Abraham: Covenant Introduction
Abraham is probably the most important figure in the Old Testament. You could make a case for Moses, but even Moses was raised up because “God remembered his Covenant with Abraham.” Both Paul and James use the life of Abraham to illustrate the (different) points they make in their books. Paul shows how Abraham’s life teaches us that a person is declared righteous before God by faith alone. James shows how Abraham’s life teaches us that the faith which justifies is never alone, but is always accompanied by good works. Paul calls Abraham “the father of us all,” “the man of faith,” and he says that those who have faith in Christ “are Abraham’s offspring, heirs according to promise.”
This week we finally arrive at the account of Abraham in the book of Genesis, and Abraham’s significance will soon be obvious to us. First, we see how Abraham is a pivotal figure in the same way that Noah was. In ten generations, from Adam to Noah, humanity got so bad that God destroyed the earth, yet he raised up Noah so that his promise made in the Garden in Genesis 3:15 would be fulfilled. In another 10 generations, from Noah to Abraham, humanity has already gone back to worshipping other gods, openly rebelling against the one true God. So God raised up Abraham in order, once again, to keep his promise that the seed of the woman would crush the head of the serpent. Then just look at how much space Abraham occupies in the biblical text. Adam is in the biblical narrative for around four chapters. Cain and Abel are there for one chapter. Noah is there for about four chapters. Abraham will be with us for roughly fourteen chapters.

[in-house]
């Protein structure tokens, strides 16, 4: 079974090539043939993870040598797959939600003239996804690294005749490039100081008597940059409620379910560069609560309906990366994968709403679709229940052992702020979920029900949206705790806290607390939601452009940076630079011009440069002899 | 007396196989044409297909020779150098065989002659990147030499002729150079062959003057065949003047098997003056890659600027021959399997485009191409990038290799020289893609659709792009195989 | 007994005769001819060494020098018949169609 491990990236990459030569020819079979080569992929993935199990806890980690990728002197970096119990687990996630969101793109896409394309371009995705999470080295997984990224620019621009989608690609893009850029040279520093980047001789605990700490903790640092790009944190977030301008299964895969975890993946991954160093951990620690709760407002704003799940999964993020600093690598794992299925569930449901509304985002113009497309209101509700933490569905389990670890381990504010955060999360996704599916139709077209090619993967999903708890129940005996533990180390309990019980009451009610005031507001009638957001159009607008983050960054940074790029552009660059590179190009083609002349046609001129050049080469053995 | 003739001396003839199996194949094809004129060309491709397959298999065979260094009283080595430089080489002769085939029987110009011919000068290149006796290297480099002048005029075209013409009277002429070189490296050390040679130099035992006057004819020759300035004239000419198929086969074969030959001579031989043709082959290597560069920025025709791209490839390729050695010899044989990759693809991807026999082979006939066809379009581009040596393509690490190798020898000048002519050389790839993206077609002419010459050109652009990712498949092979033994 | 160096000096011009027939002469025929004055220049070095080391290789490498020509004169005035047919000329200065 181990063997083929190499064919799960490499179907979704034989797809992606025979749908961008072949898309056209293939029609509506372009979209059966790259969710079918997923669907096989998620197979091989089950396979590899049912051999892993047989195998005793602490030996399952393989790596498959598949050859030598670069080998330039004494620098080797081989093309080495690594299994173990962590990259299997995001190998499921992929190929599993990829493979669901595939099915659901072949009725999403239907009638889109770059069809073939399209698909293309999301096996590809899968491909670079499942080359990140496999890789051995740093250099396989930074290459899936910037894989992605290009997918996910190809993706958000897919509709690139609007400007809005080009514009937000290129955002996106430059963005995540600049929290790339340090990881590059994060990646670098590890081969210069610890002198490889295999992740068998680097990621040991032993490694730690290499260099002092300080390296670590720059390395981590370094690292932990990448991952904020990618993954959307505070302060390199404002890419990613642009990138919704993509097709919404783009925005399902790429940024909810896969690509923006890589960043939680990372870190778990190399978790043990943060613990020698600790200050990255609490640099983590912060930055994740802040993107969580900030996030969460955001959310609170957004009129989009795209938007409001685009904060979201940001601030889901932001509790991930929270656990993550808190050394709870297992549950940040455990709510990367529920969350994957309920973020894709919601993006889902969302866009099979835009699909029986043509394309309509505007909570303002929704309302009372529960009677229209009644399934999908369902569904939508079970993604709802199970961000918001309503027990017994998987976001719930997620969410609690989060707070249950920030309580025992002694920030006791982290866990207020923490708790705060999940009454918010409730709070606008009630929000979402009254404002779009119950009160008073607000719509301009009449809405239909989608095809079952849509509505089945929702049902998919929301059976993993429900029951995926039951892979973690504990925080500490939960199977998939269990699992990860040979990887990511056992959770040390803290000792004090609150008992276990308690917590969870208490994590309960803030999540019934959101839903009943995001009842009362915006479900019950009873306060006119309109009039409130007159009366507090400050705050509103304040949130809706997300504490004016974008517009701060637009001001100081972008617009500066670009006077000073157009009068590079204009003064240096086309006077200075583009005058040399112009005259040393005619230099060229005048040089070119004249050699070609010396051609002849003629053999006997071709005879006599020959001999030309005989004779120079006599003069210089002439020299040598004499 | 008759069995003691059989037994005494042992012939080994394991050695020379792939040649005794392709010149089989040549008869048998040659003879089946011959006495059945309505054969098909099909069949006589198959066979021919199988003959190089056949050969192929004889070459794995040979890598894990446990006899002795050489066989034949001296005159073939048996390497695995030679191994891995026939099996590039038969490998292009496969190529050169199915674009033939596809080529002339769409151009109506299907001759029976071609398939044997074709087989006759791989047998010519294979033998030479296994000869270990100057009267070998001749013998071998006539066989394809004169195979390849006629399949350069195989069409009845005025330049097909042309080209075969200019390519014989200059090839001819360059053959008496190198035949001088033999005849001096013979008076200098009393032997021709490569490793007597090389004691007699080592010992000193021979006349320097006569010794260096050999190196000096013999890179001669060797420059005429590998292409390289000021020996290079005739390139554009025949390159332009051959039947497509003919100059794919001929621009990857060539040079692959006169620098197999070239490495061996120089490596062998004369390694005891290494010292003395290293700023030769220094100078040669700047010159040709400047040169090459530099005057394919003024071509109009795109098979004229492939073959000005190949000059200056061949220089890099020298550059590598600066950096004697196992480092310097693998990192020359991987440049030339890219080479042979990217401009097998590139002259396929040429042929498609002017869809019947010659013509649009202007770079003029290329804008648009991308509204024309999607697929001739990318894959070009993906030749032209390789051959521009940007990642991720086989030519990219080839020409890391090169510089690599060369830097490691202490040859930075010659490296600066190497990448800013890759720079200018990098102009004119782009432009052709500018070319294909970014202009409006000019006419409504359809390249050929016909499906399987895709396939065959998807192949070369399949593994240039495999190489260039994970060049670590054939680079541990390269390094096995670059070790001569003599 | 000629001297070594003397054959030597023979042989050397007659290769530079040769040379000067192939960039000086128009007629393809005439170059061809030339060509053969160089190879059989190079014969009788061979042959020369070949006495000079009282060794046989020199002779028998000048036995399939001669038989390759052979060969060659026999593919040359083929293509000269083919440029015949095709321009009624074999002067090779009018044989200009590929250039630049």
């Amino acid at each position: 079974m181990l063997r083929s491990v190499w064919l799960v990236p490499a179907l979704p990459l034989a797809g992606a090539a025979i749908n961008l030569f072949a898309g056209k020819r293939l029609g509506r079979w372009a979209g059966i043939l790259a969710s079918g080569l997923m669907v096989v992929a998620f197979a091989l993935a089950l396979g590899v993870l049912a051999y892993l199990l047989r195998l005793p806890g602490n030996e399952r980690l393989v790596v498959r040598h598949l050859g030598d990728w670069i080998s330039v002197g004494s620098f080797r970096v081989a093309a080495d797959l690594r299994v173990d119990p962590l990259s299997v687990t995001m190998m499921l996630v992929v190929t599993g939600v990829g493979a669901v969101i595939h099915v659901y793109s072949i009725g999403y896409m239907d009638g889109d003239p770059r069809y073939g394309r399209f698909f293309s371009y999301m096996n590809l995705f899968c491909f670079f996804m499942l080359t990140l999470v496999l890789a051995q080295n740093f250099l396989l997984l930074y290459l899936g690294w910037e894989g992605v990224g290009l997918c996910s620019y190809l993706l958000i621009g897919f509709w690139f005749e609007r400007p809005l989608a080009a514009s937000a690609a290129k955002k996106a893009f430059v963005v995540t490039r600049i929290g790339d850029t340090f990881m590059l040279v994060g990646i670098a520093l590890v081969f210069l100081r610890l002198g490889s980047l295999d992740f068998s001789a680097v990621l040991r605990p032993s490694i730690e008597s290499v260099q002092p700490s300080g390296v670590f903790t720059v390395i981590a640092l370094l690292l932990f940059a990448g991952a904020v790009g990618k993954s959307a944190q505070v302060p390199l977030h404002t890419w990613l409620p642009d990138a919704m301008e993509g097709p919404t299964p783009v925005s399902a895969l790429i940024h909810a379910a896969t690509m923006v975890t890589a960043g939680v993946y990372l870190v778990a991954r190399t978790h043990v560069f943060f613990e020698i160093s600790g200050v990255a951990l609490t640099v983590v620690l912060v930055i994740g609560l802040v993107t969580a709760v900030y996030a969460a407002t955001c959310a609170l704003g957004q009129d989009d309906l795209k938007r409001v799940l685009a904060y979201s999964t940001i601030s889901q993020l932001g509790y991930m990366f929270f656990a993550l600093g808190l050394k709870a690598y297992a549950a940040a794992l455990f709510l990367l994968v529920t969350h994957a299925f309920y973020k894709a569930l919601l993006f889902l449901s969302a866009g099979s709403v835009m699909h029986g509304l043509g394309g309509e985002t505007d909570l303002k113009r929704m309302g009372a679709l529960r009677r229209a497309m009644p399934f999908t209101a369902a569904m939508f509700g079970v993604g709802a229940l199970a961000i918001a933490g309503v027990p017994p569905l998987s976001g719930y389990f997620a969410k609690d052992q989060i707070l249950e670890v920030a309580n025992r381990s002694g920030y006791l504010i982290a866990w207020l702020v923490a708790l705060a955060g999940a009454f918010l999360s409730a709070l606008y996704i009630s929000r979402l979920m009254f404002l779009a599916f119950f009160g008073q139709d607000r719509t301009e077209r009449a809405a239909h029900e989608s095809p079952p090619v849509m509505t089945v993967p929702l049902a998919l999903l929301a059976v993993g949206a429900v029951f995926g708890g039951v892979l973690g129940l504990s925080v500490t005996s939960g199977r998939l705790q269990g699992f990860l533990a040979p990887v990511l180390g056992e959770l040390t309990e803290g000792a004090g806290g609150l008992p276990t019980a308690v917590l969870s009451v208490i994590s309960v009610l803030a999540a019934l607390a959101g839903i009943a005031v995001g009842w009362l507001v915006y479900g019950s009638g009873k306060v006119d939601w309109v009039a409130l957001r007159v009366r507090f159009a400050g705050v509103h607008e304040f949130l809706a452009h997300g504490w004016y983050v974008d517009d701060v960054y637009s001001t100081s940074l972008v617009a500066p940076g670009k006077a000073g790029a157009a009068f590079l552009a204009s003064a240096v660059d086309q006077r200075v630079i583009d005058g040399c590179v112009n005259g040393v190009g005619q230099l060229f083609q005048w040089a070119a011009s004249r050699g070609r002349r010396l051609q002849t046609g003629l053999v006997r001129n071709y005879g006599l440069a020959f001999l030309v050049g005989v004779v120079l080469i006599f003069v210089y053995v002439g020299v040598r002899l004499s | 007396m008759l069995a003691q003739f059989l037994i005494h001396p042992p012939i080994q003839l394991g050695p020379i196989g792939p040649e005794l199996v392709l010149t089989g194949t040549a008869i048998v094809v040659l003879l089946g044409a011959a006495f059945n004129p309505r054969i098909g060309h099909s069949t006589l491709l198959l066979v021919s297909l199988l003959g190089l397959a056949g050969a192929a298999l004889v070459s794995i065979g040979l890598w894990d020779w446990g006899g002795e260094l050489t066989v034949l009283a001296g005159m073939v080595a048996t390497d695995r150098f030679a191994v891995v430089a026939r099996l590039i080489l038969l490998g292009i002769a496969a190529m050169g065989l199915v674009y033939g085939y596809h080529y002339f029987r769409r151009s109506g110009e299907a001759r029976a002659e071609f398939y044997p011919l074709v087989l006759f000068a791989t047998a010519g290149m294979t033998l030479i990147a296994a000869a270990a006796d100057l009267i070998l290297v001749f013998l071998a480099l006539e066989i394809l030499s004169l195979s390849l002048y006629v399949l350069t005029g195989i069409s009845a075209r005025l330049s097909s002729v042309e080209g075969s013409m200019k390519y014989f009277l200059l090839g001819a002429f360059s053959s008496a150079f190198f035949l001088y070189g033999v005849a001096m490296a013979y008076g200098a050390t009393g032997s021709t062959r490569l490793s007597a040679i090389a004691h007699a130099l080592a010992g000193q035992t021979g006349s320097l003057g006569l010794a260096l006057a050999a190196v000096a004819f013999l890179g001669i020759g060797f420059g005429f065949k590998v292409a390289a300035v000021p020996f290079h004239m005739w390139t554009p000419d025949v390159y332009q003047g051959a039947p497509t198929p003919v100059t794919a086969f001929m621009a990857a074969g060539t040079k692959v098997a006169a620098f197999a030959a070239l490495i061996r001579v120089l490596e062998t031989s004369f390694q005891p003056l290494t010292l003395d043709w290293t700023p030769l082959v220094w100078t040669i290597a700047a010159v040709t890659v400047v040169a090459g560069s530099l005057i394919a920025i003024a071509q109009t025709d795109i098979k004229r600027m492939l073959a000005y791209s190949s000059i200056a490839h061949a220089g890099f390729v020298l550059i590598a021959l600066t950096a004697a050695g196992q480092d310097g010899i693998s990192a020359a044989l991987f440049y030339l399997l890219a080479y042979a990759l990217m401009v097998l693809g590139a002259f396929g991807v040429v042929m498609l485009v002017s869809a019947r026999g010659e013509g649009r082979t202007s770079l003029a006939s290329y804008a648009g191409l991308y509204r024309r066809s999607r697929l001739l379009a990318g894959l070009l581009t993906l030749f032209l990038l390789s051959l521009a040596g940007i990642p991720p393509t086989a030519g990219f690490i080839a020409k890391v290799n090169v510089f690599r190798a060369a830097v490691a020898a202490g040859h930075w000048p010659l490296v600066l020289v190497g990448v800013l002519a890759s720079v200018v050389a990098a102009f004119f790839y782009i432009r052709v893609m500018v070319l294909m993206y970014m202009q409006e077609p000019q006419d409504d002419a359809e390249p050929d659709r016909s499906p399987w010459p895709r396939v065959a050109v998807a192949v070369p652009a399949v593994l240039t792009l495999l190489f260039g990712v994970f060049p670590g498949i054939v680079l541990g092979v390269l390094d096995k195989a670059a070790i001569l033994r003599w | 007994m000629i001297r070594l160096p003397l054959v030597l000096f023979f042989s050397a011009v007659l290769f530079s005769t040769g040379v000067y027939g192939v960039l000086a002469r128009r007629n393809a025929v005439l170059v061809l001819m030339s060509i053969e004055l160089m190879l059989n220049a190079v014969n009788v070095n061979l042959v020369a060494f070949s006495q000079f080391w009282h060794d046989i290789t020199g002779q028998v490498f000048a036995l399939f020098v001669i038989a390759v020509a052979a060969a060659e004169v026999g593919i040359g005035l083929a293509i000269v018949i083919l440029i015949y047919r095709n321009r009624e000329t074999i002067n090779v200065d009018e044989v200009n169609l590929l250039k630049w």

John Scott Redd argues that the account of Abraham “is developed over the course of four major beats: covenant introduction (Gen. 12), covenant ratification (Gen. 15), covenant amendment (Gen. 17), and covenant confirmation (Gen. 22). By understanding these discrete beats and their relationship to each other, we can develop a better understanding of the Abrahamic covenant’s individual elements, how the covenant is received by its later biblical interpreters, as well as its meaning in the context of the gospel of Jesus Christ.” So, today we begin the account of Abraham in Genesis 12. We will reach the final confirmation of the covenant with Abraham next Saturday in Genesis 22. Because Abraham is so important to the Bible as a whole, I’d like to take the time to walk through each of these “four beats” as we encounter them.
Covenant Introduction: The Context
As we’ve read through Genesis 4-11, have you noticed how “hands off” God has been? Don’t get me wrong, we’ve seen him intervene in judgment in Genesis 4, Genesis 6-7, and Genesis 11. We’ve even seen him making a covenant with Noah in Genesis 8-9. But we’ve not seen God step in and act so as to solve the problem of human sin. The Covenant with Noah was more or less a renewal of the Covenant established in Genesis 3:15. Once the Covenant is made, humanity, in fact Noah in particular, falls back into their old ways. After the Noahic Covenant of Genesis 9, there is exactly one chapter (filled with genealogies) of tranquility before all humanity rebels against God in the tower of Babel. Richard Belcher notes that the call of Abraham comes directly after the account of the tower of Babel. “Babel expressed total confidence in human achievement apart from God. This is the logical end of Genesis 4-11 which is an account of human failure and the continuing problem of sin. The call of Abram is God’s response to the growth of sin because through Abram and his descendants God will bless the nations and restore creation.”